Mindfulness and Flow State

The psychological aspect of the runner’s high is closely related to mindfulness and the concept of the “flow state.” Mindfulness involves being fully present in the moment and experiencing one’s surroundings, thoughts, and feelings without judgment. Engaging in physical activities like running can help individuals achieve a mindful state, in which they become acutely aware of their bodies and the sensations they are experiencing.

The flow state, on the other hand, is characterized by intense focus, a loss of self-awareness, and a sense of being “in the zone.” Runners who experience the runner’s high often describe a feeling of flow, where they are fully engaged in the activity, and their sense of time is altered.

Both mindfulness and the flow state are associated with changes in brain activity. Also including increased activity in regions responsible for emotion regulation, and a decrease in activity in the default mode network. This is linked to self-referential thoughts and mind-wandering. These altered patterns of brain activity are thought to contribute to the euphoric and transcendental experiences associated the runner’s high.

Factors Influencing the Runner’s High

While the runner’s high is a common experience among long-distance runners, there is significant individual variability in its intensity and frequency. Several factors influence the likelihood of experiencing a runner’s high:

  1. Exercise Intensity and Duration. The intensity and duration of exercise play a critical role in the likelihood of experiencing a runner’s high. Endurance activities like long-distance running are more likely to induce the sensation, with higher-intensity workouts and longer durations increasing the chances.
  2. Individual Variation. Genetic and physiological differences can lead to variations in the intensity of the runner’s high. Some individuals may be more predisposed to experience it due to their neurochemical makeup.
  3. Mindset and Motivation: One’s mindset and motivation during exercise can influence the runner’s high. Being fully engaged, setting specific goals, and finding purpose in the activity can enhance the experience.
  4. Environmental Factors. The surroundings and atmosphere in which one exercises can impact the runner’s high. Natural settings, like forests and trails, may enhance the experience due to their calming and immersive qualities.
  5. Training Status: Regular exercisers tend to experience the runner’s high more frequently and intensely. It may take some time for the body and mind to adapt to the demands of long-distance running.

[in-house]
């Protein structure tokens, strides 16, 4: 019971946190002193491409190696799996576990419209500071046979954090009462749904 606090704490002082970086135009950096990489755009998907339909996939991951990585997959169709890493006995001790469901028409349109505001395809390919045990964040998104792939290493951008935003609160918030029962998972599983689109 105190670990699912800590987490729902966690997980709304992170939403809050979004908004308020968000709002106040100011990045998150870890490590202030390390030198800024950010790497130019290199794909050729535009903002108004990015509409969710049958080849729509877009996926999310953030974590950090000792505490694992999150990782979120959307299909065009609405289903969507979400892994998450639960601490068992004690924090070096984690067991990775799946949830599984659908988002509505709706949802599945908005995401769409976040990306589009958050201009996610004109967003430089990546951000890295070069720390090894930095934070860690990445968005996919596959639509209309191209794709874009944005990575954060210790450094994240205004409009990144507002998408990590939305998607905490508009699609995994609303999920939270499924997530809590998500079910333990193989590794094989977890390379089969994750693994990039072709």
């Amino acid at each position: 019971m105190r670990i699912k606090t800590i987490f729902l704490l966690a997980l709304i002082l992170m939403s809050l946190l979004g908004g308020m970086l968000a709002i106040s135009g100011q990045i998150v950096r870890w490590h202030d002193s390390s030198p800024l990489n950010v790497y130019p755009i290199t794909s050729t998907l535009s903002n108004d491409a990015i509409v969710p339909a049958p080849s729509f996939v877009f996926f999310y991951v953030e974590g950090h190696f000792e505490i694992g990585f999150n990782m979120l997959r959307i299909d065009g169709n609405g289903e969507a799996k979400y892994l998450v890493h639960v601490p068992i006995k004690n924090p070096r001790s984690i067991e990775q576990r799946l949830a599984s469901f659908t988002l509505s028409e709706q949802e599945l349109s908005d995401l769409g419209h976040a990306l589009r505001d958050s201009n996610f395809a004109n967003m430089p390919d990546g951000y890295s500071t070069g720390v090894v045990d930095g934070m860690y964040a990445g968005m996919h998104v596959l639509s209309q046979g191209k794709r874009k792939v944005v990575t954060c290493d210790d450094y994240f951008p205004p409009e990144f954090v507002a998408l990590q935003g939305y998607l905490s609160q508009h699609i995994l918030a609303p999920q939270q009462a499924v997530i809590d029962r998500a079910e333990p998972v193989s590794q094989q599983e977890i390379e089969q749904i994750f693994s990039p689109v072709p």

6. Nutrition and Hydration. Proper nutrition and hydration are essential for optimal performance and increasing the likelihood of experiencing the runner’s high. Dehydration and inadequate nutrition can lead to fatigue and discomfort, diminishing the chances of achieving the high.

Emerging Research on the Runner’s High

Recent scientific investigations have shed more light on the runner’s high, uncovering new dimensions and insights into this intriguing phenomenon. Some of the notable findings include:

  1. Cannabis and Endocannabinoids. A study published in 2015 in the journal “PLOS ONE” found that the runner’s high and the high experienced from using cannabis have similarities in terms of the release of endocannabinoids and the activation of CB1 receptors. This suggests a potential link between the two experiences. Check out some fantastic research here.
  2. Non-Runners Can Experience It Too. While the runner’s high is most commonly associated with running, it can also be triggered by other forms of aerobic exercise. Such sports as cycling, swimming, and even dancing. This implies that the underlying mechanisms are not exclusive to running.
  3. Post-Exercise Mood Enhancement. Research published in “NeuroImage” in 2018 revealed that even brief bouts of exercise can lead to changes in the brain that improve mood. And increase feelings of well-being. This suggests that the runner’s high is not limited to long-distance runners. It can also be experienced by individuals engaging in shorter, high-intensity workouts.